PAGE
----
13 This is the third time I am coming to you. Every charge must be established by the evidence of two or three witnesses. I warned those who sinned before and all the others, and I warn them now while absent, as I did when present on my second visit, that if I come again I will not spare them— since you seek proof that Christ is speaking in me. He is not weak in dealing with you, but is powerful among you. For he was crucified in weakness, but lives by the power of God. For we also are weak in him, but in dealing with you we will live with him by the power of God.

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In last week’s post, we saw how much Paul grieved over the state of the Corinthian church under the influence of the false teachers and the unrepentant souls in the congregation.

It is no wonder that Paul never married. He had a deep agape for all the churches he planted and he wanted them to be pure, a true Bride of Christ. He suffered a broken heart for the Corinthians but still wanted them to straighten themselves out for the Lord.

As we enter the last chapter of 2 Corinthians, Paul says that he will be making his third visit. He says that he will be exercising church discipline by asking two or three witnesses to be present before each charge of serious sin before a member of the congregation (verse 1).

Matthew Henry’s commentary says (emphases mine):

… the apostle had told these Corinthians before, in his former epistle, and now he tells them, or writes to those who heretofore had sinned, and to all others, giving warning unto all before he came in person the third time, to exercise severity against scandalous offenders. Others think that the apostle had designed and prepared for his journey to Corinth twice already, but was providentially hindered, and now informs them of his intentions a third time to come to them. However this be, it is observable that he kept an account how often he endeavoured, and what pains he took with these Corinthians for their good: and we may be sure that an account is kept in heaven, and we must be reckoned with another day for the helps we have had for our souls, and how we have improved them.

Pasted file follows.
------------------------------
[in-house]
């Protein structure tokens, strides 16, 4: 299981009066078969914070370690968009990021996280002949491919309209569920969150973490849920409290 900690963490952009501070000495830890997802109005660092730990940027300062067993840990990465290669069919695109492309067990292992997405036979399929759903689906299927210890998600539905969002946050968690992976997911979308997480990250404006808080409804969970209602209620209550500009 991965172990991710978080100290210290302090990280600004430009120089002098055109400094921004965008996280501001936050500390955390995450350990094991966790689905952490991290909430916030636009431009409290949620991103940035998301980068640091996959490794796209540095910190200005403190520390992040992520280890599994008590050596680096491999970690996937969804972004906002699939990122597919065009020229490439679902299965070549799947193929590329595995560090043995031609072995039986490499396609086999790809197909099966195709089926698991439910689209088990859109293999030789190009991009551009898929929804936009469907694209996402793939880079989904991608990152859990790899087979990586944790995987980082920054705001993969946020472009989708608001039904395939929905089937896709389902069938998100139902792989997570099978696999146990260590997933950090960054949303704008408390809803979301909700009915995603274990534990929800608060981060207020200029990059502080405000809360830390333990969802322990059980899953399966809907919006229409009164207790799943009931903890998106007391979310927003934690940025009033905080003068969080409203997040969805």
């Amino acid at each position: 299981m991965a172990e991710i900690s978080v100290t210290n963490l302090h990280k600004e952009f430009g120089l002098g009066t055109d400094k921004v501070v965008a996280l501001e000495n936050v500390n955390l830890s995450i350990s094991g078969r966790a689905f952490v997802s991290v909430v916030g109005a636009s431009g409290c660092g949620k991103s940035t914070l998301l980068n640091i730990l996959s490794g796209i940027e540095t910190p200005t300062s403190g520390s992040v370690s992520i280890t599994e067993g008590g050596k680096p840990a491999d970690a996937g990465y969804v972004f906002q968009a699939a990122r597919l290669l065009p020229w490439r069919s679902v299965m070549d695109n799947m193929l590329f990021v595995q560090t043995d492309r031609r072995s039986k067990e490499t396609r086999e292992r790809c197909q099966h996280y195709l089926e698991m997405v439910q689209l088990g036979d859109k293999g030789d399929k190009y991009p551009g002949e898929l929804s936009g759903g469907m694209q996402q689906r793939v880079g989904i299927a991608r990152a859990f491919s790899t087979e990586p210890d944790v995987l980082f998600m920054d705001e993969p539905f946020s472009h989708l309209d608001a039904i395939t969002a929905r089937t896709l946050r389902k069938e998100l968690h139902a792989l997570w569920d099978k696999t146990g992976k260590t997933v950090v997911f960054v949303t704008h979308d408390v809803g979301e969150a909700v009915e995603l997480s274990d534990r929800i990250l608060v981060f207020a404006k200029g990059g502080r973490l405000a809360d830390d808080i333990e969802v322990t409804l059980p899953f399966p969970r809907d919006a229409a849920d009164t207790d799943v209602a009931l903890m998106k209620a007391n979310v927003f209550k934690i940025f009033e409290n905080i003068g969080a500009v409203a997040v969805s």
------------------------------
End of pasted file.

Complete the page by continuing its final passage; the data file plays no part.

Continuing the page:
John MacArthur says that it was an imperative for Paul to deal with ongoing sin in the church in Corinth. He had similar experiences elsewhere, too, Galatia being another example:

When it came to sin, for the sake of the sinning believer, Paul wanted to confront that sin … He sees the effect of what’s going on in the church crippling believers and cutting them off from God’s blessing. And he also sees its devastating impact in the community, because an unholy church has no power, no witness. You cannot convince a community of the transforming power of God if the church is characterized by sin and wickedness.